Italian prison inmates learn about the fashion trade
Women's prison workshops across Italy are joining up under a new commercial fashion brand they hope will help encourage more detainees to learn the trade and give them hope for a future on the outside.
The Sigillo (Seal) brand unveiled by the justice ministry this year will be available in the shops within months. This experiment has given new energy to the handbag workshop at Rebibbia prison in Rome.
"When I get out I want to have a more normal life. With this job I'm sure everything will be fine with me. I've learned a lot here," says Kalu Uwaezuoke Chinedum Ike, a Nigerian facing drug trafficking charges.
The 40-year-old works three afternoons a week in a room with sewing machines, cutting tables and bars on the windows.
Rows of blue-doored cells can be seen from the workshop in Italy's biggest women's prison which houses more than 700 detainees.
After more than three years behind bars as she awaits the conclusion of her trial, she has acquired a knack for stitching and beading "I've always been a person who likes dressing well, even when I didn't have enough to eat," she says, adding: "I have a real passion for it."
Prisons in Italy are notoriously overcrowded, and funding has been repeatedly cut in recent years, making for what Justice Minister Annamaria Cancellieri recently called a penal system "that is not worthy of a civilised country".
There are a few exceptions and innovative projects such as a theatre workshop, also at Rebibbia, whose performance of Shakespeare's Julius Caesar became the award-winning film Cae sar Must Die, which was released last year.
After three years of bureaucratic hurdles, promoters of Sigillo hope the project, which has €400,000 (HK$4.1 million) in funding from the justice ministry and €400,000 from charities, will also be a success.
"The aim of the project is to give female detainees the tools to be in the marketplace once they are released," says Nanda Roscioli, a former justice ministry employee and consultant who has been involved from the start.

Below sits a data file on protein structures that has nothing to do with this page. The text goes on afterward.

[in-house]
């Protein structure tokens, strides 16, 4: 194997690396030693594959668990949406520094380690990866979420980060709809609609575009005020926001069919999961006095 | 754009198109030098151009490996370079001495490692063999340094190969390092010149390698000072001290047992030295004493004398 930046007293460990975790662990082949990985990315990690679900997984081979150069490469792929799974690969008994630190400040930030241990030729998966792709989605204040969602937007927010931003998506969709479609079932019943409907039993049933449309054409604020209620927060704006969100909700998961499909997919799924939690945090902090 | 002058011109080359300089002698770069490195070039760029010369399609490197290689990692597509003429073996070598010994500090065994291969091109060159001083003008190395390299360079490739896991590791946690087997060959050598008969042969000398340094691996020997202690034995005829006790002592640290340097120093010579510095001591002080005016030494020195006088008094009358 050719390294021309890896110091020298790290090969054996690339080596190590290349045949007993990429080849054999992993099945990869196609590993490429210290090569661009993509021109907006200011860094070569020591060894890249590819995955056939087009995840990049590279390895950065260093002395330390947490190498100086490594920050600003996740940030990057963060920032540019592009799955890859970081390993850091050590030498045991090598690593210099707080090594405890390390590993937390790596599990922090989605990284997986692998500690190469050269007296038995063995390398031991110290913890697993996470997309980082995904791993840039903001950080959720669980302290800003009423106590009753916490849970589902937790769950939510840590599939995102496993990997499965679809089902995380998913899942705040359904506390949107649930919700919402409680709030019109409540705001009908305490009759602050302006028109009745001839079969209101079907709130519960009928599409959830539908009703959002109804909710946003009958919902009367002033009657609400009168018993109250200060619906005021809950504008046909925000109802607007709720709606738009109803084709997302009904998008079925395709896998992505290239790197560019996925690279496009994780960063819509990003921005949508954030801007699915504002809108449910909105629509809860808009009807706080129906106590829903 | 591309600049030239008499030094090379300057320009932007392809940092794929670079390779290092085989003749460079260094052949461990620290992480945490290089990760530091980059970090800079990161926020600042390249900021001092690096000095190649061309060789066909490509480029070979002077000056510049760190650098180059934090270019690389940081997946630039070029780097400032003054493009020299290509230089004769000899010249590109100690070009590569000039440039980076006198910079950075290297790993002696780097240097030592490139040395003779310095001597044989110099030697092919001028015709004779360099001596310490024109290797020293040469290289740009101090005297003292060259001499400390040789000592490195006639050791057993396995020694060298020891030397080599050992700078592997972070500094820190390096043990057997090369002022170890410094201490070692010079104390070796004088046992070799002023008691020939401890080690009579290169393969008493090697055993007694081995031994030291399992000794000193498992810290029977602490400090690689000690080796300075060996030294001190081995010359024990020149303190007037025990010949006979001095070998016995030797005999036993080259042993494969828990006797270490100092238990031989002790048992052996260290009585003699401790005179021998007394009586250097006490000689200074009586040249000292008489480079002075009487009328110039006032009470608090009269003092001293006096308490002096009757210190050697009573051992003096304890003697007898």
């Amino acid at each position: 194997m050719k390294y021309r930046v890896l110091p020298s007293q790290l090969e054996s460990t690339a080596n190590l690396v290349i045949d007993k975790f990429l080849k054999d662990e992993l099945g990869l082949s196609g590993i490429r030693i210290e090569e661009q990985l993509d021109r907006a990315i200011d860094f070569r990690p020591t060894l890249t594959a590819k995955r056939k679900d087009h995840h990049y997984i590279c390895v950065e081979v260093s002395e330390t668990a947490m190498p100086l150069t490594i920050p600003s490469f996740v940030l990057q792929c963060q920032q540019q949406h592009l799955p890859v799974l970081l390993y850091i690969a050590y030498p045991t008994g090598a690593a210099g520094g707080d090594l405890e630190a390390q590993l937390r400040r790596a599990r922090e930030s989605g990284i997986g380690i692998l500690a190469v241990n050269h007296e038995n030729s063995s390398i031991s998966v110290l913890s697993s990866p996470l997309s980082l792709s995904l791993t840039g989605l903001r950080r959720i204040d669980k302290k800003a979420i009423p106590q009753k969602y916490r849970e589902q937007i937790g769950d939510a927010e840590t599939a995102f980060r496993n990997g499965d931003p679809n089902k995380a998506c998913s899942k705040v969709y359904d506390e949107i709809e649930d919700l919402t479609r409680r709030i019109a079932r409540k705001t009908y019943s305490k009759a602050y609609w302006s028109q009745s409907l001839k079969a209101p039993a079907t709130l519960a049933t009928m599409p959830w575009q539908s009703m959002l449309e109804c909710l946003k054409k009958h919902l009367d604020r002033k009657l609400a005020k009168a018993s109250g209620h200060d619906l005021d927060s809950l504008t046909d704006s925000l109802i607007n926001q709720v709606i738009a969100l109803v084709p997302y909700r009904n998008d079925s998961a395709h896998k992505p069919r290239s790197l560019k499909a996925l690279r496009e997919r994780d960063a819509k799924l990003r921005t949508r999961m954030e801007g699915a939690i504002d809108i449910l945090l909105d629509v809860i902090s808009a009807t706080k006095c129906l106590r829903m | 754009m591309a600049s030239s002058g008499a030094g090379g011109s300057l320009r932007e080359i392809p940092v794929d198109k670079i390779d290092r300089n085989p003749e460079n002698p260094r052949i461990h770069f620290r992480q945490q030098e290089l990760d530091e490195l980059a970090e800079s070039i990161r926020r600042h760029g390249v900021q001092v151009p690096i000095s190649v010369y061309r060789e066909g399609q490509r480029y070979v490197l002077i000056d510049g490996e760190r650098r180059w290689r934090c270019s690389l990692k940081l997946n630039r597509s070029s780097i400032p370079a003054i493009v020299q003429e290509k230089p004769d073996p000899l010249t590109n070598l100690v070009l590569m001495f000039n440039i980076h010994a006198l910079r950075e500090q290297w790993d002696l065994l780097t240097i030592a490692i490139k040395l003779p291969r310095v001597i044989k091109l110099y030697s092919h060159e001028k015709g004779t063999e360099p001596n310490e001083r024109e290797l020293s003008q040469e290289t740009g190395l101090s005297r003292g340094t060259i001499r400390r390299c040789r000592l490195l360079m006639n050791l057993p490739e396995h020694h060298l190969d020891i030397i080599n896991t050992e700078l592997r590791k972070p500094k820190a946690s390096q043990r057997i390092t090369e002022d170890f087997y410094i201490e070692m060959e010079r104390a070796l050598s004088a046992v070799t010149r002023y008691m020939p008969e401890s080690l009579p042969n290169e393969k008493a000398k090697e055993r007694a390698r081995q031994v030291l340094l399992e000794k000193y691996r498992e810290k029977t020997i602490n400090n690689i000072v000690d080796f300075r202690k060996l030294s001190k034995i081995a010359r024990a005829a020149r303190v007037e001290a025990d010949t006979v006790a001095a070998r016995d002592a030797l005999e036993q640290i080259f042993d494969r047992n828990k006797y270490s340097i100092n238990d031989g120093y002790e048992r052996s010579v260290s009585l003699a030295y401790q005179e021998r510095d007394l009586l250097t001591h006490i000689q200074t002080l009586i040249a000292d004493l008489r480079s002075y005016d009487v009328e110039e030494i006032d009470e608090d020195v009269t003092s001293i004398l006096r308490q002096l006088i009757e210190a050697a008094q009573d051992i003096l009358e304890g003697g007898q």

Roscioli says it is also a way of countering a prison system oriented towards male detainees in which women are a "subordinate" minority. "This makes conditions for female detainees harsher, more barbaric," Roscioli says. "As far as I know this programme is unique," she says.
Daniela Arronenzi, head of the Rebibbia workshop charity, says she signed up to the non-profit project because it would give prison-made garments access to a wider retail network and something resembling an actual fashion business.
"Of course, prison is a place of problems. There is overcrowding, there are budget cuts, but then there is also this," she says. The initial plan is to hire 10 female detainees from workshops across the country and train 40 more who will produce under the Sigillo brand for big fashion names, as well as filling special orders for corporate marketing products.
The handbags made in Rebibbia sell for up to €40 each. Supporters say the project is not exploitative because detainees will receive a regular part-time salary of €600 a month, comparable to their counterparts on the outside, and participation is voluntary.
Chinedum Ike and another member of the Rebibbia co-operative, Ukrainian detainee Natalya, currently receive about €150, which they can send to family or spend on food and hygiene products.
The initiative is supported by Silvia Venturini Fendi, heiress of the Fendi fashion business, which is owned by French luxury giant LVMH.
For 33-year-old Natalya, who has been inside for three years, making handbags has little to do with commercial success.
"For a time, we feel psychologically that we are not inside these walls. That's the reason for programmes like this. To switch off," says Natalya, who is also a proficient pianist who plays at Sunday mass.
"Sigillo is also about personal satisfaction. When we create things and they are appreciated, then we enjoy our work," Natalya explains. "When I get out of here, I would like to open a shop."